Behind Enemy Lines: Afghanistan
Source: Channel 4 News Blog
On a pinboard in the Pentagon in the summer of 2004, as insurgency in Iraq took a turn for the worse, they put up a flier advertising a special screening of Gillo Pontecorvo’s 1966 classic film “The Battle of Algiers”.
It depicts the ruthless tactics employed by French colonial paratroopers and nationalist guerrillas in the Kasbah of Algiers – the Fallujah of its day. The film was promoted as a “watch and learn” experience for all would-be counter-insurgency strategy strategists.
Now Nato in Afghanistan has a rather more up-to-date “watch and learn” experience coming soon.
On Monday night, Channel 4’s Dispatches programme will be screening “Behind Enemy Lines” in which award-winning Afghan journalist Najibullah Quraishi spends ten days with a group of fanatical jihadi fighters – some of them Talibs, others belonging to the Hezb-i-Islami faction, others foreigners belonging to al-Qaida.
Naji, as he’s known, films openly as an Uzbek bomb maker assembles an improvised explosive device – an IED – and then accompanies the ambush team as they head off on a mission to blow up an American convoy. Half the coalition deaths are caused by IEDs.
“I was really scared,” Naji has just told me over the phone. “Really, really scared,” he said.
“They called me a spy. That was why I had to take be big risks, to prove that I am an honest reporter. On the ninth day two top al-Qaida bosses came – one Arab, one from Pakistan. When they saw me, saw my camera, and they took the leader aside I suspected the subject was me. They said he should behead me.”
Fortunately for Naji, even cut-throat Afghan jihadis are men of honour. The group’s leader had invited him to join them, so came to him and said: “You are my guest. I will protect you. But you must go now and not come back. Forget about us.”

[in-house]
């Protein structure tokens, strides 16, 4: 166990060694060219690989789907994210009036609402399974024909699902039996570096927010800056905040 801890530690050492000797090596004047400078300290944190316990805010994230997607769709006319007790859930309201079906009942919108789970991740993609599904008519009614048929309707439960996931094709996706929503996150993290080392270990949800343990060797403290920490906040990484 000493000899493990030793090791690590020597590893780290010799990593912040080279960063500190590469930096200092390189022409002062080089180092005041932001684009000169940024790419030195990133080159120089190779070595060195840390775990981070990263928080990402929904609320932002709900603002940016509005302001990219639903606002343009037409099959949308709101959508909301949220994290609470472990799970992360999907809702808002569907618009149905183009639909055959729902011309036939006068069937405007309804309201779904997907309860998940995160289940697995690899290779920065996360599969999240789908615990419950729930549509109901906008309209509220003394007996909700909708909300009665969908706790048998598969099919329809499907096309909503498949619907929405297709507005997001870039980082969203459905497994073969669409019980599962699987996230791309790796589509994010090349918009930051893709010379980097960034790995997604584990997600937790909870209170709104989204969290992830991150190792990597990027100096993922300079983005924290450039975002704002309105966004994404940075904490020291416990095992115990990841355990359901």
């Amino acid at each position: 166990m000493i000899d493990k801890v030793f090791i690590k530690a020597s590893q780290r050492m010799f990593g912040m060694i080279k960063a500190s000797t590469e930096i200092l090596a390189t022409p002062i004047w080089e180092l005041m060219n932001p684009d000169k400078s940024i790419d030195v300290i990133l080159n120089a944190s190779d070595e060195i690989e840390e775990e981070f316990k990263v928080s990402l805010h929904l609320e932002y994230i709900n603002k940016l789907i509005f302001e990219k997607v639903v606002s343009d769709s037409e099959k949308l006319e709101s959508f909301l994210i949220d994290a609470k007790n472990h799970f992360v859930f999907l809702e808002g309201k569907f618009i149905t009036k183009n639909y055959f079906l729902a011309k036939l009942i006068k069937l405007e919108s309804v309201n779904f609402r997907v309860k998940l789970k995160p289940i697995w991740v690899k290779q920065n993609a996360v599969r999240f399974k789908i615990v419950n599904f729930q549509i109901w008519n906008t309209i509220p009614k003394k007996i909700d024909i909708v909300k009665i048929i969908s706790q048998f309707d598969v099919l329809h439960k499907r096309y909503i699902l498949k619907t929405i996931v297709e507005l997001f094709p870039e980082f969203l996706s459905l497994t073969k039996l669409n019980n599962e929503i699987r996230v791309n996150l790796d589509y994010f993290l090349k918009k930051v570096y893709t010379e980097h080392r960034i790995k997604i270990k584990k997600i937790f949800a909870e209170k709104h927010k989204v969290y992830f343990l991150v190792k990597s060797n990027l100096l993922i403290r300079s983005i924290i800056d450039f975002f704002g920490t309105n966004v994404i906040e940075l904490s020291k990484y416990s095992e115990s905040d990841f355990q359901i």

Naji did as ordered, climbed aboard a minibus and did not look back.
“I was very lucky; really, really lucky,” he said. To make his escape, he had to cross five freezing cold fast-flowing rivers in dead of night. And he came back with a film that is more revealing about what’s actually going on in Afghanistan than a thousand London conferences would be. Because for all the televisual tension, it is also truly revelatory.
“So, Naji,” I asked, “what about Karzai’s plan, backed by Brown and Clinton, to offer the hand of peace to those who renounce violence? Will it work?”
“Not at all,” Naji, who, from his latest exploits has surely earned himself a honourary degree in Talib psychology. “Their options are clear. As long as there are foreign troops in Afghanistan, there will be no deal with Karzai. No deal,” he repeats.
“They might take the government money, but only to buy more guns. And feed the people. They want the foreigners out and for that they are prepared to die.”
Naji changes tone. As an Afghan who moved to the UK in 2002 he’s got some serious opinions about British foreign policy too. “They’ve spent eight years in Afghanistan,” he says, “but they know nothing. Nothing. They cannot bribe them. They cannot buy them. That is not what they want.”
But don’t go just by what Naji says. The film adds substance to such judgements, revealing the blissful ignorance of the Afghan National Army and Police and showing the ruthless singlemindedness of the fighters, as they strategise and train and wash and eat and pray and lay their lethal IEDs.
Except that, fortunately, we aren’t subjected to watching a successful ambush; their fog-bound attack goes wrong, leaving the jihadi insurgents looking like Keystone Kops, mixing up their remote control detonators and missing their target with their RPG.
Naji’s camera records the dialogue of recrimination as everyone blames the bomb maker.
“What kind of a blast was that? If anyone trusts you to make a mine, they’re a fool,” his fellow fighters yell. In this, the jihadi fighters appear all-too-human and their war-mongering haphazard.
But whatever this film does to humanise “the enemy”, it reinforces, in equal measure, the deadly intentions of the Taliban and their assorted Islamist allies – and their joint determination to drive out the “infidel invaders”.
One of the Afghan fighters tells Naji: “We split Russia in 25 pieces, America is here now and, inshallah, we’ll split them into 54 pieces.”
Maybe maths wasn’t Arif’s strongpoint. But what this veteran of the mujahiddin said next gives pause for thought.
“Who do you think is stronger, Russia or America,” Naji asks him.
“Russia was stronger,” Arif replies without hesitation.